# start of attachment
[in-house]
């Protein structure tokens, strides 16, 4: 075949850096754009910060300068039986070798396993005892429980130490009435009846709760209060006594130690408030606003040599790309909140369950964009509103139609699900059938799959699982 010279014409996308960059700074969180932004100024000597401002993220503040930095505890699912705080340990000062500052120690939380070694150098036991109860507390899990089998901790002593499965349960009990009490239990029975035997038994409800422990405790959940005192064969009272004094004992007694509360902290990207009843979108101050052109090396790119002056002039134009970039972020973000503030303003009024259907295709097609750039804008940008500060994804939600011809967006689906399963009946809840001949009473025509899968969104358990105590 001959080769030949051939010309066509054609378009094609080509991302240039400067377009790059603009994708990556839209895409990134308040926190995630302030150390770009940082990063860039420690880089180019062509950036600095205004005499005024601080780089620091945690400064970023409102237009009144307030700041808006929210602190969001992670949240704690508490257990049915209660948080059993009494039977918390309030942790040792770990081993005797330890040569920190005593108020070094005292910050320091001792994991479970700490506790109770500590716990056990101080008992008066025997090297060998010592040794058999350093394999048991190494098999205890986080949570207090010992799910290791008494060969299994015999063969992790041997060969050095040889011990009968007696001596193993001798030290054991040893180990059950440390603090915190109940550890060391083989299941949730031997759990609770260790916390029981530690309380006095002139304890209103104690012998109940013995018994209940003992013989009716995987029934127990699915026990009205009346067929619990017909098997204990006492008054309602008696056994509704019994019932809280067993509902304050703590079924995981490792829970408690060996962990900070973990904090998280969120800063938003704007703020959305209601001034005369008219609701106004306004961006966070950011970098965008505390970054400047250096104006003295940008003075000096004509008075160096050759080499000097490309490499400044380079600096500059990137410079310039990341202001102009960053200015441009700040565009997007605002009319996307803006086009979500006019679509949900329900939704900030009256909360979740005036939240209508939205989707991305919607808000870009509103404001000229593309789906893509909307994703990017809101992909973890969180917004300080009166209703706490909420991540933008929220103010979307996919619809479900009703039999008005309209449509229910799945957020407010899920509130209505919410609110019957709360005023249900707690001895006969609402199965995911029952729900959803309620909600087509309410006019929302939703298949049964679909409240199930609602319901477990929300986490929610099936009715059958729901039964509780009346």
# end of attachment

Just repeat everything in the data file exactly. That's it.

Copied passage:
[in-house]
């Protein structure tokens, strides 16, 4: 075949850096754009910060300068039986070798396993005892429980130490009435009846709760209060006594130690408030606003040599790309909140369950964009509103139609699900059938799959699982 010279014409996308960059700074969180932004100024000597401002993220503040930095505890699912705080340990000062500052120690939380070694150098036991109860507390899990089998901790002593499965349960009990009490239990029975035997038994409800422990405790959940005192064969009272004094004992007694509360902290990207009843979108101050052109090396790119002056002039134009970039972020973000503030303003009024259907295709097609750039804008940008500060994804939600011809967006689906399963009946809840001949009473025509899968969104358990105590 001959080769030949051939010309066509054609378009094609080509991302240039400067377009790059603009994708990556839209895409990134308040926190995630302030150390770009940082990063860039420690880089180019062509950036600095205004005499005024601080780089620091945690400064970023409102237009009144307030700041808006929210602190969001992670949240704690508490257990049915209660948080059993009494039977918390309030942790040792770990081993005797330890040569920190005593108020070094005292910050320091001792994991479970700490506790109770500590716990056990101080008992008066025997090297060998010592040794058999350093394999048991190494098999205890986080949570207090010992799910290791008494060969299994015999063969992790041997060969050095040889011990009968007696001596193993001798030290054991040893180990059950440390603090915190109940550890060391083989299941949730031997759990609770260790916390029981530690309380006095002139304890209103104690012998109940013995018994209940003992013989009716995987029934127990699915026990009205009346067929619990017909098997204990006492008054309602008696056994509704019994019932809280067993509902304050703590079924995981490792829970408690060996962990900070973990904090998280969120800063938003704007703020959305209601001034005369008219609701106004306004961006966070950011970098965008505390970054400047250096104006003295940008003075000096004509008075160096050759080499000097490309490499400044380079600096500059990137410079310039990341202001102009960053200015441009700040565009997007605002009319996307803006086009979500006019679509949900329900939704900030009256909360979740005036939240209508939205989707991305919607808000870009509103404001000229593309789906893509909307994703990017809101992909973890969180917004300080009166209703706490909420991540933008929220103010979307996919619809479900009703039999008005309209449509229910799945957020407010899920509130209505919410609110019957709360005023249900707690001895006969609402199965995911029952729900959803309620909600087509309410006019929302939703298949049964679909409240199930609602319901477990929300986490929610099936009715059958729901039964509780009346």